America’s Second Gentleman Takes A Journey to His Roots to Remember—And to Heal
Second Gentleman, Doug Emhoff, took a journey back to his roots on an expedition that opened old wounds as well as some pathways to hope. The five-day trip to Poland and Germany, accompanied by U.S. special envoy to monitor and combat antisemitism Deborah Lipstadt, was part of a design for a “national action plan against antisemitism,” a project into which Emhoff has poured most of his energies since his wife Kamala Harris assumed the vice presidency.
The five-day passage brought Emhoff to Krakow, Poland, and the nearby Holocaust memorial and museum at Auschwitz-Birkenau, plus a two-hour drive to the village of his ancestors, Gorlice—the place his grandparents fled from to escape persecution.
“They found opportunity and freedom,” he later said, addressing a small interfaith roundtable of Muslims, Christians and Jews hosted by the Central Council of Jews in Germany, the other country he and Ms. Lipstadt visited. “And now, 120 years later, their great-grandchild is the Second Jewish spouse of a United States president or vice president, who is working to combat hate and antisemitism. That’s something isn’t it? It’s a remarkable full circle.”
Up until this trip, Emhoff’s efforts had been purely national, combating antisemitism by speaking on college campuses and at events sponsored by Jewish organizations. But this project brought his message to an international audience and aligned with this year’s International Holocaust Remembrance Day.
The Second Gentleman’s itinerary in Germany included—aside from the interfaith roundtable—meeting with America’s Ambassador to Germany, Amy Guttmann, with Germany’s commissioner of Jewish life Felix Klein, and with Katharina von Schnurbein, the European Commission Coordinator on combating antisemitism and fostering Jewish life. In the two days allotted him, Emhoff also visited a historic East Berlin synagogue—speaking to people of the community there—and three Holocaust memorials in the center of the city.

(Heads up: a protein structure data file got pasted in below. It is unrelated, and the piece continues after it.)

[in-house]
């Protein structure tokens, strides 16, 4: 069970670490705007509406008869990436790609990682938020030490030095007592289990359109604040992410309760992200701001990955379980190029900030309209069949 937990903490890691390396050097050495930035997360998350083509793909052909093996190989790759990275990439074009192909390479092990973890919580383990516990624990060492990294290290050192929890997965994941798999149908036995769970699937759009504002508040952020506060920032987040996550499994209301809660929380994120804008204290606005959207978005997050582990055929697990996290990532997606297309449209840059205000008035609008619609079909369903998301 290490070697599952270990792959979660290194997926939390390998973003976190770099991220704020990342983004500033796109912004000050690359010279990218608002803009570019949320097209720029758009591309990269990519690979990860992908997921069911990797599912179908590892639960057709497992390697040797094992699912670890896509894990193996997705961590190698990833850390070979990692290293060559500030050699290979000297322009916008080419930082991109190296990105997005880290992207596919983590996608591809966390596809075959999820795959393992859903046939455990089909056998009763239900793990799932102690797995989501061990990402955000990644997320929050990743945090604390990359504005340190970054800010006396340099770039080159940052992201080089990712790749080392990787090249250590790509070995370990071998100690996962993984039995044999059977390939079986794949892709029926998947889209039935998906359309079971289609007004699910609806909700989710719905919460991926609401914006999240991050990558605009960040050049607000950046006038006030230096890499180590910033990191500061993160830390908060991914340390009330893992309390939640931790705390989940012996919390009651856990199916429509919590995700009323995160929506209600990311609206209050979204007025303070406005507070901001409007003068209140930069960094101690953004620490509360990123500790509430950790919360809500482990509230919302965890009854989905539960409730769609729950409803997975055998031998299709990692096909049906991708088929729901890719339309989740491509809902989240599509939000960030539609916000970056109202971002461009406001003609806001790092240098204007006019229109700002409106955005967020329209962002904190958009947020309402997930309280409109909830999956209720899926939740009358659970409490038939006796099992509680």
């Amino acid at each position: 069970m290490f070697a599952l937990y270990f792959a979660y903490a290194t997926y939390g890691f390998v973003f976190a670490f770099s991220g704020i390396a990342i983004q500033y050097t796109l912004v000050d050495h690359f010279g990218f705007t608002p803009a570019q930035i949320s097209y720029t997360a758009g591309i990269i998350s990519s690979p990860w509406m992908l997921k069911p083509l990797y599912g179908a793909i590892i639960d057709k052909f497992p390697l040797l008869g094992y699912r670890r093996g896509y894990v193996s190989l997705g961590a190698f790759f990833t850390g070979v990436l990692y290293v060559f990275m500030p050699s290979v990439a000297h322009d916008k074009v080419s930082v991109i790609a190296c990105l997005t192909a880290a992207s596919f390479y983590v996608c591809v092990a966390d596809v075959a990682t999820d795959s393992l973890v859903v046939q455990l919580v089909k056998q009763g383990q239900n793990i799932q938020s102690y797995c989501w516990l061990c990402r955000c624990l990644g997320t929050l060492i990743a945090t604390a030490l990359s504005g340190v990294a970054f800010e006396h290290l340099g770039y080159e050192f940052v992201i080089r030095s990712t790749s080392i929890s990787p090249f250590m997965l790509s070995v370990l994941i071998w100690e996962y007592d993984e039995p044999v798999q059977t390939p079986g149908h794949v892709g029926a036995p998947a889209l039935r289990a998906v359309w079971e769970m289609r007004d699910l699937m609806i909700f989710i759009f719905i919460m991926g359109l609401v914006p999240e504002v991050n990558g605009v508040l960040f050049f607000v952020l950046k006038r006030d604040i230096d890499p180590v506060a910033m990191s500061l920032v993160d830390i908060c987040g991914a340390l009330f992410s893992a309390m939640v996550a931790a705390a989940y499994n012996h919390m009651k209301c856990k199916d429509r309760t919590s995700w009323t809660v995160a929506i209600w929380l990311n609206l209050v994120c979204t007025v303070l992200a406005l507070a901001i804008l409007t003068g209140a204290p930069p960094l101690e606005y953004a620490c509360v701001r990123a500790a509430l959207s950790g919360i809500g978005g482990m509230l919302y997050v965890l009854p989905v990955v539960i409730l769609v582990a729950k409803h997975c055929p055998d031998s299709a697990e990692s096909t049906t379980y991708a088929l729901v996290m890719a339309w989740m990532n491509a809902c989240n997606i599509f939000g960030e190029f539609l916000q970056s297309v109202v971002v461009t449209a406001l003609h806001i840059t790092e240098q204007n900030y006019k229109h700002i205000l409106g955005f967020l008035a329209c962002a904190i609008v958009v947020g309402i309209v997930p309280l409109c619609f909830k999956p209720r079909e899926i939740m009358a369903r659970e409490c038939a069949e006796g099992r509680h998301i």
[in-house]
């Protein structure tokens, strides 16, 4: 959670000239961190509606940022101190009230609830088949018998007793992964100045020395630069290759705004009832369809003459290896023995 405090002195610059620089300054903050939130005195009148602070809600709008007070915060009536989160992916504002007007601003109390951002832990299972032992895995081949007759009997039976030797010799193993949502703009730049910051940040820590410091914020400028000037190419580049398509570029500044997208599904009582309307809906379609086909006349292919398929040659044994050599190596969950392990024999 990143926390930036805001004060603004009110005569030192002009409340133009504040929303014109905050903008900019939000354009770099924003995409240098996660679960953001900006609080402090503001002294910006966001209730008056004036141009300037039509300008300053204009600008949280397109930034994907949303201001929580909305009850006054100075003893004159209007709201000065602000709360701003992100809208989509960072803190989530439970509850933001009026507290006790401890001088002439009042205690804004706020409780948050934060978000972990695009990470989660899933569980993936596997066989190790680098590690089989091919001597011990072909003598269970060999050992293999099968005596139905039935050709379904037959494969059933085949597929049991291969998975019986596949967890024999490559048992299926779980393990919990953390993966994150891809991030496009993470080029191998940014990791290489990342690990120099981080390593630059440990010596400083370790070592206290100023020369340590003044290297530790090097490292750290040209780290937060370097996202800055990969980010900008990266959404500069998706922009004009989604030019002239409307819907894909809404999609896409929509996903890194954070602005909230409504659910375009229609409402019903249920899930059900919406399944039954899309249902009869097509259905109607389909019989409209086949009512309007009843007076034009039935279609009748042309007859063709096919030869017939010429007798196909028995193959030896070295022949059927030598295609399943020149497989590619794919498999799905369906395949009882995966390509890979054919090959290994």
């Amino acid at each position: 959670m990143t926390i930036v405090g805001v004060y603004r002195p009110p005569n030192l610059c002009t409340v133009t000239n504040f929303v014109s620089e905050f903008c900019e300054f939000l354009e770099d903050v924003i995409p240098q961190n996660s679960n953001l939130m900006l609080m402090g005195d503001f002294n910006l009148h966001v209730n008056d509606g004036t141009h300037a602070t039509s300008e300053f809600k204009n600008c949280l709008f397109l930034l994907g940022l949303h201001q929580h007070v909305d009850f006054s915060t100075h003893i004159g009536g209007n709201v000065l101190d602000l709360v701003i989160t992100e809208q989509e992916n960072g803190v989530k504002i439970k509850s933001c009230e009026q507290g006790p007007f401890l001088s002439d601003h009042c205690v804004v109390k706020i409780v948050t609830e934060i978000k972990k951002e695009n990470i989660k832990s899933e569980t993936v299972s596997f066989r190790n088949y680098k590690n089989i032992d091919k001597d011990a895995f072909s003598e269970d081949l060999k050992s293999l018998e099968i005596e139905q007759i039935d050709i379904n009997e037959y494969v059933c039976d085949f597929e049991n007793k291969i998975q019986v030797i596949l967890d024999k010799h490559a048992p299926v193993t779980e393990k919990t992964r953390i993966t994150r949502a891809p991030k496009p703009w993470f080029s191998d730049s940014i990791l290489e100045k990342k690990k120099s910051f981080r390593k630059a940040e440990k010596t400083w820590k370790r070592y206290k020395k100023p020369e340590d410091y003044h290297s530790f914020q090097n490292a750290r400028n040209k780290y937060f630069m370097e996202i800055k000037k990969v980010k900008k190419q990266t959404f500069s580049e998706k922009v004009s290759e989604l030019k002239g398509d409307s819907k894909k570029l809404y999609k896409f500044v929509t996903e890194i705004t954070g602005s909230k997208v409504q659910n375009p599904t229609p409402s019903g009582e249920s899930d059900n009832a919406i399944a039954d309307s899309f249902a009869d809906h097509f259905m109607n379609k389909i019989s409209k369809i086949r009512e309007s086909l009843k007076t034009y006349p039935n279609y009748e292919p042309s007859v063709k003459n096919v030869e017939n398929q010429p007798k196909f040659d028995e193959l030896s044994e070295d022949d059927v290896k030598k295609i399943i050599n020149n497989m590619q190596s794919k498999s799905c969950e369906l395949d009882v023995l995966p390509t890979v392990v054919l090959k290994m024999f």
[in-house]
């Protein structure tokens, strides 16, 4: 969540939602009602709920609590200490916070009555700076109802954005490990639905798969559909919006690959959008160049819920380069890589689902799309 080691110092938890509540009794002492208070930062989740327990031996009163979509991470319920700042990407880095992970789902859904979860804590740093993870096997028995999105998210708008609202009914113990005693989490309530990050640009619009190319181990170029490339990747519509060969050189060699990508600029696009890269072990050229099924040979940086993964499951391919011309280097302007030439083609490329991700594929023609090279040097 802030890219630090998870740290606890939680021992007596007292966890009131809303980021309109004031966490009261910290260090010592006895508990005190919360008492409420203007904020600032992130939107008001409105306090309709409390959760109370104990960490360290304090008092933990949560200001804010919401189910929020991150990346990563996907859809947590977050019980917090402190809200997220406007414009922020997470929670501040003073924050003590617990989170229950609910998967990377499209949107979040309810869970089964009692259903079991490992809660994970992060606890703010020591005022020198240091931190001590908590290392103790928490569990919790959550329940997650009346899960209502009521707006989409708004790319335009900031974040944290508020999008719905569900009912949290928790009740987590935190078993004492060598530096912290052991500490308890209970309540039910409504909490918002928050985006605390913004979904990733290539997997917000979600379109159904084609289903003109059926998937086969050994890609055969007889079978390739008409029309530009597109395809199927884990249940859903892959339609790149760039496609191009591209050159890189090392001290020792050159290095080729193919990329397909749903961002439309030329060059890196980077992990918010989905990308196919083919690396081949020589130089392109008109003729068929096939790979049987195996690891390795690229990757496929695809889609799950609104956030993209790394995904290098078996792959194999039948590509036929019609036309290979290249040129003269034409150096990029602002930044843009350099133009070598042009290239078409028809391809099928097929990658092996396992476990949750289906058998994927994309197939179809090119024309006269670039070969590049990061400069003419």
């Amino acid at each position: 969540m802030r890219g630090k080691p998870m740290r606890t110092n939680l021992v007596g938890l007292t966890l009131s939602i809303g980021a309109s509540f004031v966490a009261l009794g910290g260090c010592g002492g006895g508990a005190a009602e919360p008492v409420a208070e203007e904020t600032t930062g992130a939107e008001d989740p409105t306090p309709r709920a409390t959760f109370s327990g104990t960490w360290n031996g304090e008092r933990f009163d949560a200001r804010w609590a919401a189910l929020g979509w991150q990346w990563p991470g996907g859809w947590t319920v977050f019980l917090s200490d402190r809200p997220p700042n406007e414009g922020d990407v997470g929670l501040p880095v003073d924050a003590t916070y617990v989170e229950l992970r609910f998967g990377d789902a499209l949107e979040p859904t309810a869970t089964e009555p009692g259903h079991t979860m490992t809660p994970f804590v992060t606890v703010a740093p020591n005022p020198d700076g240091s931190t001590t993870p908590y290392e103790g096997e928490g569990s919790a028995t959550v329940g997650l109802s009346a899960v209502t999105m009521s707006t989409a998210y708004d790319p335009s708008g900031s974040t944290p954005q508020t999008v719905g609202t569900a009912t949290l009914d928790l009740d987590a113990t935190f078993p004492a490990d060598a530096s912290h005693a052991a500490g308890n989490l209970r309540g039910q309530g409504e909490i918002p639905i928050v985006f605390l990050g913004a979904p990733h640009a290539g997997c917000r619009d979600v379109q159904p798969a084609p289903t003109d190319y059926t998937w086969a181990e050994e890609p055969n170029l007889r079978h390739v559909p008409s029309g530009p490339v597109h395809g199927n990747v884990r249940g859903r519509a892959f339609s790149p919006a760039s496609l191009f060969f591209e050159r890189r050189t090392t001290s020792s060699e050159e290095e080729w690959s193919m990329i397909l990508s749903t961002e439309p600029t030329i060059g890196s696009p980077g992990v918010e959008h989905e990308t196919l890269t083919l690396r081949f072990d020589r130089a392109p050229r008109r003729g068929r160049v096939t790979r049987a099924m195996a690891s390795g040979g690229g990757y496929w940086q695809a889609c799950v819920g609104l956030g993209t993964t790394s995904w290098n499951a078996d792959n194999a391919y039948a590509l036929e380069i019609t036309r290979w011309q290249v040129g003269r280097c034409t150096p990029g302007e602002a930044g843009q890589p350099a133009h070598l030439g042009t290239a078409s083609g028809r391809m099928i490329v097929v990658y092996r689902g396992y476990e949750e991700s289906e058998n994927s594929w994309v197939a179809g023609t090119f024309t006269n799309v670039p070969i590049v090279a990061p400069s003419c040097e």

The purpose of the trip was to share best practices and feed ideas into the “national action plan” that he is working on with Ms. Lipstadt, along with U.S. Ambassador at Large for International Religious Freedom Rashad Hussain and White House Liaison to the American Jewish community Shelley Greenspan. “We are going to put our heads together and talk about what we learned and then put it into the pipeline so we can come out with the most effective national plan,” Emhoff said.
The Second Gentleman changed his schedule to make time for a most important meeting—seeing and listening to survivors of the Holocaust. Sonja Tartakovska survived a Nazi mass shooting in her village, only to flee Ukraine 80 years later to find refuge in Germany. Ms. Tartakovska was not the only Ukrainian Jew who was brought back to Germany for safety.
The irony wasn’t lost on Emhoff that so many who had fled the Holocaust were now seeking asylum in Germany.
“We have been talking about the Holocaust, talking about antisemitism, about violence and oppression and here in Europe all these years later these things are still happening through this unjust, unprovoked war,” Emhoff said after meeting with the survivors.
From people like Tartakovska, Emhoff added, “you hear these stories of survival. A lot of it was a twist of fate, just some luck. A non-Jewish stranger deciding on a whim to do something that then led to a life long-lived.
“I was also struck: One woman”—German Holocaust survivor Margot Friedländer —“was 101 years old. Imagine living with those memories for 80 years. Those are the kinds of things I take back with me.”